One of Ayurveda’s teachings is that we are not what we eat, but rather what we digest. This play on the well-known saying, “You are what you eat” is meant to illustrate that digestion is of utmost importance in staying healthy. However, how much do we truly understand about the digestive process? Ayurveda provides us with an in-depth view that goes beyond what is commonly known. A few key features of the Ayurvedic take on digestion include the idea that the whole process happens in three stages, that digestion happens on a subtle level as well as a gross physical one, and that it takes a full 36 days to complete the digestive process. Here is a break-down with more information.
Three Stage Process
- Stage One—Mouth and upper stomach. This stage takes about 1 ½–2 hours and is associated with kapha, or the Earth and Water elements. At this stage, saliva mixes with food to make it moist, foamy, and oily so the food can be well digested. Lethargy for more than an hour after ingesting food indicates that this stage of digestion is compromised and food is staying here too long.
- Stage Two—Lower stomach and small intestine. This stage takes about 2–3 hours and is associated with pitta, or the Fire and Water elements. This is when pancreatic secretions further break down the food. Heartburn and acid reflux are related to imbalances in this stage.
- Stage Three—Large intestine (colon). This stage takes about 1 ½–2 hours and is related to vata, which is the Air and Space elements. Bloating and gas indicate a problem with this stage of digestion.
Gross vs. Subtle Digestion
Most people are aware of the “gross” digestive process in which food travels through the GI tract, separating nutrients from waste. However, we are generally unaware that once this process is finished, the body continues on with the “subtle” digestive process. Subtle digestion is the process of nourishing each tissue layer of the body in turn.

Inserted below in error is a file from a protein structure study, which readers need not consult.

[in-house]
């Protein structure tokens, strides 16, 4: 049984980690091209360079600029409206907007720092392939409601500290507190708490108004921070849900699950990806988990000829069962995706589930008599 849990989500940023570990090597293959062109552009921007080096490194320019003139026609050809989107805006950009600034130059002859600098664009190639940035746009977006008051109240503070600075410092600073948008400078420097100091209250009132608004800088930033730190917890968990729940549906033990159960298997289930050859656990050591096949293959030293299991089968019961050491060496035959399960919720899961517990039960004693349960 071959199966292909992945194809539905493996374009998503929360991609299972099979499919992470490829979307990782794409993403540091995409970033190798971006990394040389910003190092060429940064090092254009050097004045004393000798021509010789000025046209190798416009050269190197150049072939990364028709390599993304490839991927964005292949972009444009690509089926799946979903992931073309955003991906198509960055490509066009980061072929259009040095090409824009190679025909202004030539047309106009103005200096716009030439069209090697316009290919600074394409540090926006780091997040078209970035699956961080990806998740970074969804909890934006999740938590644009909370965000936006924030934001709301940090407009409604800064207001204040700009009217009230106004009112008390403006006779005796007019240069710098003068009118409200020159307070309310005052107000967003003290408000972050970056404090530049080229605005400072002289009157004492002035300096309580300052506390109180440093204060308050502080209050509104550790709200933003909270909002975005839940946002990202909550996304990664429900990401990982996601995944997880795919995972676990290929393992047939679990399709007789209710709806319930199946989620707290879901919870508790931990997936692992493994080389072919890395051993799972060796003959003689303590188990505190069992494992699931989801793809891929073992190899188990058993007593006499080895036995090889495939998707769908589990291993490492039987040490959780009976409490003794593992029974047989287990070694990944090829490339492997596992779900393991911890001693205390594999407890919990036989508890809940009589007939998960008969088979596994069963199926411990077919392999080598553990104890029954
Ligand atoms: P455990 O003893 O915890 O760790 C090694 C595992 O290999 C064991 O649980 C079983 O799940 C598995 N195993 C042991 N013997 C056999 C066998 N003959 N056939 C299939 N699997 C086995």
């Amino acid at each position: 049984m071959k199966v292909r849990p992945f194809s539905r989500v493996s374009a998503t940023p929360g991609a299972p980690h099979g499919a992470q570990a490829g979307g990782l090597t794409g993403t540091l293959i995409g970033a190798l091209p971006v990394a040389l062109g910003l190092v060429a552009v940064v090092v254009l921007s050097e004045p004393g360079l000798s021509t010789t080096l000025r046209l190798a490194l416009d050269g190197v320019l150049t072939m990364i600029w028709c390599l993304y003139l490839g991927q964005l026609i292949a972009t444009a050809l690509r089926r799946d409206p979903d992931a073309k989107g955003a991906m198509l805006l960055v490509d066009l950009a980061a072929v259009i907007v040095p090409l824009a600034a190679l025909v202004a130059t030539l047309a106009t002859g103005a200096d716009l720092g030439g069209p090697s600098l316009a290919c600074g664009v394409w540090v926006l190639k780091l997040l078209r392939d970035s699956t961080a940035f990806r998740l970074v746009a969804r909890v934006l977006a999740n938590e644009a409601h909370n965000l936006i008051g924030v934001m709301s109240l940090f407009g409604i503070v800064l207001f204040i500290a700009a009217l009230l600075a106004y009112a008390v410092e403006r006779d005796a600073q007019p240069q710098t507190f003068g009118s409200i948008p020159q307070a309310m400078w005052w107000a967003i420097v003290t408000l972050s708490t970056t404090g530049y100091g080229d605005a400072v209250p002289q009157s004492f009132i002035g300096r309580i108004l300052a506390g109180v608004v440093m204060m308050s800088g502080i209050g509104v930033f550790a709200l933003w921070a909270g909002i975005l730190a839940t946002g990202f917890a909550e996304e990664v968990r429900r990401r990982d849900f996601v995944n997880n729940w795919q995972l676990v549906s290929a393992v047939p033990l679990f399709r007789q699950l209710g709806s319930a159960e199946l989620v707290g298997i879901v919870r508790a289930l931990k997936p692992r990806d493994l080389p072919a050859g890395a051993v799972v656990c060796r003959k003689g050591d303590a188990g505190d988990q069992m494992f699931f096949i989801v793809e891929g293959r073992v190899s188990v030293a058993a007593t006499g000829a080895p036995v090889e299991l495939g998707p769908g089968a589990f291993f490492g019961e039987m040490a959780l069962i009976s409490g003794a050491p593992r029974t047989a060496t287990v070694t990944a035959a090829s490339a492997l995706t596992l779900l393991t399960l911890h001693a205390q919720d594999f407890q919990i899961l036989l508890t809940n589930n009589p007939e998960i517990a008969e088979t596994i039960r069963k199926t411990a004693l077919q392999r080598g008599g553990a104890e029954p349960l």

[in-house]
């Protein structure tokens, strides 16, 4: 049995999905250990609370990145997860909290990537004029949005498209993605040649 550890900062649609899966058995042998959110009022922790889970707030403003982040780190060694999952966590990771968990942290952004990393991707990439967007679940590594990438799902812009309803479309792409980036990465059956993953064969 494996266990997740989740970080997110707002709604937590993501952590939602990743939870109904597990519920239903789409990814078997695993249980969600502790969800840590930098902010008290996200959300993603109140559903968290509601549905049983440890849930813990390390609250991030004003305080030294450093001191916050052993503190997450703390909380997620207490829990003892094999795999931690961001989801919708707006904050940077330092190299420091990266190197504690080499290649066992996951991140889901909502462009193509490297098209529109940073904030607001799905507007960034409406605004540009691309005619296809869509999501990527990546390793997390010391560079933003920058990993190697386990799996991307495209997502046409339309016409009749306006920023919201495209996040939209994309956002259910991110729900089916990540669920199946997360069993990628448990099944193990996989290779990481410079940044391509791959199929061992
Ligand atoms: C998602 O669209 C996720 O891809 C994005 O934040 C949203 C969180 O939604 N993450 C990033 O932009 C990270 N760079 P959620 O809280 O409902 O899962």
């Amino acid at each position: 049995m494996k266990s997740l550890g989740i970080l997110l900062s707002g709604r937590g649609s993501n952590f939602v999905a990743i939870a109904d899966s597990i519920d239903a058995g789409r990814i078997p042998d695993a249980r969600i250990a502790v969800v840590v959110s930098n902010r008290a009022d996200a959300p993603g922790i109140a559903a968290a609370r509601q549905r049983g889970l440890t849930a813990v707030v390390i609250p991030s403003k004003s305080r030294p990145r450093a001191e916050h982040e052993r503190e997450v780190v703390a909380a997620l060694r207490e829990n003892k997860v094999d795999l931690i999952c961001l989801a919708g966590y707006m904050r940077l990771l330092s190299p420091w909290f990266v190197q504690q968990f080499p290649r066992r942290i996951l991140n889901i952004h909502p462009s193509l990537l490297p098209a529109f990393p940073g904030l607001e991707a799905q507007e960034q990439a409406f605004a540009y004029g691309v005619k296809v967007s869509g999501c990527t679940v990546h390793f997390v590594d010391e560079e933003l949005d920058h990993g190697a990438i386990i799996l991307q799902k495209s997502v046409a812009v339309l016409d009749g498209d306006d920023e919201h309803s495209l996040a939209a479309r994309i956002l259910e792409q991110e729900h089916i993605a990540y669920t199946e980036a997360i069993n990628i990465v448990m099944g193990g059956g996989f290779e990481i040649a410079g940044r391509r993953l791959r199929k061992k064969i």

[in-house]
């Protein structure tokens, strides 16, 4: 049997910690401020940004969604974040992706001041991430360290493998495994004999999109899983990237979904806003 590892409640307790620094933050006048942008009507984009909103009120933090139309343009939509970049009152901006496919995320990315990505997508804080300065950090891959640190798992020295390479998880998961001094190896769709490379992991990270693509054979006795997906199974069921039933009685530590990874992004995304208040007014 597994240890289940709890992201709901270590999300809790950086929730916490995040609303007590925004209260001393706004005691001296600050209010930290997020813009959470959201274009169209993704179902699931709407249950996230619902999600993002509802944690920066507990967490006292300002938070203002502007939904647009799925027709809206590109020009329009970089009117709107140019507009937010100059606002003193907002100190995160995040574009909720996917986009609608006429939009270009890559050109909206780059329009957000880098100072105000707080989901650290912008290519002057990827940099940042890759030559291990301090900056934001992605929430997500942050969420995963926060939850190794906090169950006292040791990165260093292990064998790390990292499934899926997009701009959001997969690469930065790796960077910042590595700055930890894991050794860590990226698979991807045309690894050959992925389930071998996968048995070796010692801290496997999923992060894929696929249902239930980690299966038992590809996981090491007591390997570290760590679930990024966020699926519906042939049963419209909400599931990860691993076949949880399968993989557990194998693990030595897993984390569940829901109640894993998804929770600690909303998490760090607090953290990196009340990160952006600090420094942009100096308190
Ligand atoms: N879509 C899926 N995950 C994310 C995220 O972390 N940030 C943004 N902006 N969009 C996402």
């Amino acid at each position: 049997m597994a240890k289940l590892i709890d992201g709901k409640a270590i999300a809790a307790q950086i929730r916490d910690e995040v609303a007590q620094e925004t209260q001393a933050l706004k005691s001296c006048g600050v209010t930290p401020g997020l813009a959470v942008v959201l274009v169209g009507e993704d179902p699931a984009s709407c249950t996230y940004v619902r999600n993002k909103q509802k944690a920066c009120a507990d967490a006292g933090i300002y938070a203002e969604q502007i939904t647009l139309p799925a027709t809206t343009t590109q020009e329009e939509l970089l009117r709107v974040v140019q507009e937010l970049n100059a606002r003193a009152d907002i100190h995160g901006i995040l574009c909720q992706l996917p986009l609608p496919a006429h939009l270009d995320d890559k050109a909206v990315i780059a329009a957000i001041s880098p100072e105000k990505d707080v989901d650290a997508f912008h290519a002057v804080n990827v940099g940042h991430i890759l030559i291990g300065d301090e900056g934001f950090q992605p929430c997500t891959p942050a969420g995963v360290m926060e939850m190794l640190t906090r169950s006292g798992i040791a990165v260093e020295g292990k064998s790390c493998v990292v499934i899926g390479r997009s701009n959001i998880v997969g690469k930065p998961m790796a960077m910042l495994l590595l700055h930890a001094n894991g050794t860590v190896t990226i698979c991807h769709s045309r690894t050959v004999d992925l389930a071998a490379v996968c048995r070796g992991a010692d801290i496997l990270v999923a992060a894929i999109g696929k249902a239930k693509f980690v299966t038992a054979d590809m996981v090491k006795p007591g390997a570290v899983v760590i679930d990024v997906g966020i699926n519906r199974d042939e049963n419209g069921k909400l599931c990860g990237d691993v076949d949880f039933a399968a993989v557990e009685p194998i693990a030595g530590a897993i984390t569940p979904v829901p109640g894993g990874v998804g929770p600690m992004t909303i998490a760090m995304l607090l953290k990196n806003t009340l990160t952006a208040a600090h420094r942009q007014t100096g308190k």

Once food has completed the gross digestive process, waste is escorted to the GI tract for removal from the body, and what is left is called ahara rasa, or nutrient fluid. This nutrient fluid is then carried to each of the tissue layers, which are nourished in the following order:
- Lymph/plasma (rasa)
- Blood (rakta)
- Muscle (mamsa)
- Fat (meda)
- Bone (asthi)
- Bone marrow/nerve tissue (majja)
- Reproductive (shukra/artava)
One way to describe how subtle digestion nourishes these tissue layers is through the analogy of irrigation; an irrigation channel full of water nourishes each row of crops, with the nearest portion receiving water first and the portion at the end receiving water last. In this same way, the nutrient fluid is carried from one tissue to the next in its proper order.
However, sometimes a tissue layer is depleted and needs more nutrients. In this case, the normal process is bypassed and the tissue layer with the greatest need will be nourished first.
You Are What You Digested . . . 36 Days Ago
According to Ayurveda, the entire process of digestion takes about 36 days, ending with the creation of ojas—the most refined by-product of digestion. Ojas is the prime energy reserve of the body and the seat of our immune system. It protects life, gives us strength, controls our heartbeats, and maintains the balance of all of our tissues.
The process of our food's nourishment goes through each of our seven tissue layers in turn, providing the nutrients each layer needs as follows (number of days after ingestion):
Days 1–5: formation of blood plasma, serum, and lymphatic fluid
Days 6–10: formation of new red blood cells
Days 11–15: formation of muscle tissue
Days 16–20: formation of fat tissue
Days 21–25: formation of bones
Days 26–30: formation of bone marrow and nerve tissue
Days 31–35: formation of sperm and ovum
Day 36: formation of ojas
The body is an incredible vessel, with seemingly perfect systems in place to keep us healthy and vibrant. Ayurveda teaches us that the digestive process is complex, and undoubtedly crucial to our health and well-being. So, tend to your fire. Learn how it works and why. And discover what you can do to keep your agni burning bright and strong.